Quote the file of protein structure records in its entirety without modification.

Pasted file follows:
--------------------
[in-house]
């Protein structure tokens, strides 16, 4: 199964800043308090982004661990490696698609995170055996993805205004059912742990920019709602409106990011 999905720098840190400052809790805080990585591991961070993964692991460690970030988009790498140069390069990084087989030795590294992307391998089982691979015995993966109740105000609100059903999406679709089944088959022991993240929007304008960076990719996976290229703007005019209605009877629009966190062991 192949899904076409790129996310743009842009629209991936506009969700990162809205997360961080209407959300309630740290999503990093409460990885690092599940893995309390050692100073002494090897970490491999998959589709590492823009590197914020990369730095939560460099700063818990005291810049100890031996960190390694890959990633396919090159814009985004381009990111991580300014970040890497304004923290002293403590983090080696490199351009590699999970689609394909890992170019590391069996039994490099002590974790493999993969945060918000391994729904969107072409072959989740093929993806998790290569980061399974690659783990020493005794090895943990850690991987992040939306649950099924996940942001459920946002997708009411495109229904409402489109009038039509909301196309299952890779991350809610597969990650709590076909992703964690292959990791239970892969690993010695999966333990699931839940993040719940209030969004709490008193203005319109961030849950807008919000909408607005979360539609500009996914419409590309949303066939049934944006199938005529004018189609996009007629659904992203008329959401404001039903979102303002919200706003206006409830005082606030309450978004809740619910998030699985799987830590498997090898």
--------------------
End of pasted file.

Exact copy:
[in-house]
């Protein structure tokens, strides 16, 4: 199964800043308090982004661990490696698609995170055996993805205004059912742990920019709602409106990011 999905720098840190400052809790805080990585591991961070993964692991460690970030988009790498140069390069990084087989030795590294992307391998089982691979015995993966109740105000609100059903999406679709089944088959022991993240929007304008960076990719996976290229703007005019209605009877629009966190062991 192949899904076409790129996310743009842009629209991936506009969700990162809205997360961080209407959300309630740290999503990093409460990885690092599940893995309390050692100073002494090897970490491999998959589709590492823009590197914020990369730095939560460099700063818990005291810049100890031996960190390694890959990633396919090159814009985004381009990111991580300014970040890497304004923290002293403590983090080696490199351009590699999970689609394909890992170019590391069996039994490099002590974790493999993969945060918000391994729904969107072409072959989740093929993806998790290569980061399974690659783990020493005794090895943990850690991987992040939306649950099924996940942001459920946002997708009411495109229904409402489109009038039509909301196309299952890779991350809610597969990650709590076909992703964690292959990791239970892969690993010695999966333990699931839940993040719940209030969004709490008193203005319109961030849950807008919000909408607005979360539609500009996914419409590309949303066939049934944006199938005529004018189609996009007629659904992203008329959401404001039903979102303002919200706003206006409830005082606030309450978004809740619910998030699985799987830590498997090898």